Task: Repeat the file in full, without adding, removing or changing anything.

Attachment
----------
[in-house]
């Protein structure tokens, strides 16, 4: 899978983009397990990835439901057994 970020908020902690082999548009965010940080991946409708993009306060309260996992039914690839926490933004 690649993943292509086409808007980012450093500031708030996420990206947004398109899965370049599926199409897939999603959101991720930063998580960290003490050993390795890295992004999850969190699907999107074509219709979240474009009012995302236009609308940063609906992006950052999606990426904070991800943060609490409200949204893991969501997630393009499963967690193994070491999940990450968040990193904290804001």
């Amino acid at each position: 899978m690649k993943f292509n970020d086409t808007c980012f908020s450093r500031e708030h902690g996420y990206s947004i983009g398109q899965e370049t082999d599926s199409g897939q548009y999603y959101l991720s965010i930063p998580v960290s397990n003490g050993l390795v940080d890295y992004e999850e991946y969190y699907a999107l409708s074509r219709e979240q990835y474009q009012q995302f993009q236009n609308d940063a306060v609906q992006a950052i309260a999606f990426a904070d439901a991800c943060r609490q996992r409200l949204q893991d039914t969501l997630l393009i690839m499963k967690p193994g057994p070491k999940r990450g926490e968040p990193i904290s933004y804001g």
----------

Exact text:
[in-house]
């Protein structure tokens, strides 16, 4: 899978983009397990990835439901057994 970020908020902690082999548009965010940080991946409708993009306060309260996992039914690839926490933004 690649993943292509086409808007980012450093500031708030996420990206947004398109899965370049599926199409897939999603959101991720930063998580960290003490050993390795890295992004999850969190699907999107074509219709979240474009009012995302236009609308940063609906992006950052999606990426904070991800943060609490409200949204893991969501997630393009499963967690193994070491999940990450968040990193904290804001």
């Amino acid at each position: 899978m690649k993943f292509n970020d086409t808007c980012f908020s450093r500031e708030h902690g996420y990206s947004i983009g398109q899965e370049t082999d599926s199409g897939q548009y999603y959101l991720s965010i930063p998580v960290s397990n003490g050993l390795v940080d890295y992004e999850e991946y969190y699907a999107l409708s074509r219709e979240q990835y474009q009012q995302f993009q236009n609308d940063a306060v609906q992006a950052i309260a999606f990426a904070d439901a991800c943060r609490q996992r409200l949204q893991d039914t969501l997630l393009i690839m499963k967690p193994g057994p070491k999940r990450g926490e968040p990193i904290s933004y804001g």